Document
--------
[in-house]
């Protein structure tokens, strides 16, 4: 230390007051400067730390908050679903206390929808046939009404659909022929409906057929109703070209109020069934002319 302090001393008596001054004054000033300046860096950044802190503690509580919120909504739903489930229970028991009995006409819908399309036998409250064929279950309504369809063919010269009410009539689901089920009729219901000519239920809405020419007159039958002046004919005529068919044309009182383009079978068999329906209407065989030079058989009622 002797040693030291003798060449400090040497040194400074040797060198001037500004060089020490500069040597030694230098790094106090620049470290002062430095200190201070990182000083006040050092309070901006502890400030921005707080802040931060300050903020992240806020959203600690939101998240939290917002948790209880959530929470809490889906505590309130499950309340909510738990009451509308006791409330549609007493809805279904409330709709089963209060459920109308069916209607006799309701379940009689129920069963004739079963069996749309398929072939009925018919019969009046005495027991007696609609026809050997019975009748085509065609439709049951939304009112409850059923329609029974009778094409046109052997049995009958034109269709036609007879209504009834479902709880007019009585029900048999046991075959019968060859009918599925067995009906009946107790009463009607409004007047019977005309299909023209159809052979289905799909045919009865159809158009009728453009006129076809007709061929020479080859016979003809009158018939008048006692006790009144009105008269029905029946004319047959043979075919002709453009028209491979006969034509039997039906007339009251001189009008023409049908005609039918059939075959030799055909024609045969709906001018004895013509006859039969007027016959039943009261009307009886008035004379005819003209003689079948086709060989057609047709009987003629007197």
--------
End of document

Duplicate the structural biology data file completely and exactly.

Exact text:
[in-house]
């Protein structure tokens, strides 16, 4: 230390007051400067730390908050679903206390929808046939009404659909022929409906057929109703070209109020069934002319 302090001393008596001054004054000033300046860096950044802190503690509580919120909504739903489930229970028991009995006409819908399309036998409250064929279950309504369809063919010269009410009539689901089920009729219901000519239920809405020419007159039958002046004919005529068919044309009182383009079978068999329906209407065989030079058989009622 002797040693030291003798060449400090040497040194400074040797060198001037500004060089020490500069040597030694230098790094106090620049470290002062430095200190201070990182000083006040050092309070901006502890400030921005707080802040931060300050903020992240806020959203600690939101998240939290917002948790209880959530929470809490889906505590309130499950309340909510738990009451509308006791409330549609007493809805279904409330709709089963209060459920109308069916209607006799309701379940009689129920069963004739079963069996749309398929072939009925018919019969009046005495027991007696609609026809050997019975009748085509065609439709049951939304009112409850059923329609029974009778094409046109052997049995009958034109269709036609007879209504009834479902709880007019009585029900048999046991075959019968060859009918599925067995009906009946107790009463009607409004007047019977005309299909023209159809052979289905799909045919009865159809158009009728453009006129076809007709061929020479080859016979003809009158018939008048006692006790009144009105008269029905029946004319047959043979075919002709453009028209491979006969034509039997039906007339009251001189009008023409049908005609039918059939075959030799055909024609045969709906001018004895013509006859039969007027016959039943009261009307009886008035004379005819003209003689079948086709060989057609047709009987003629007197």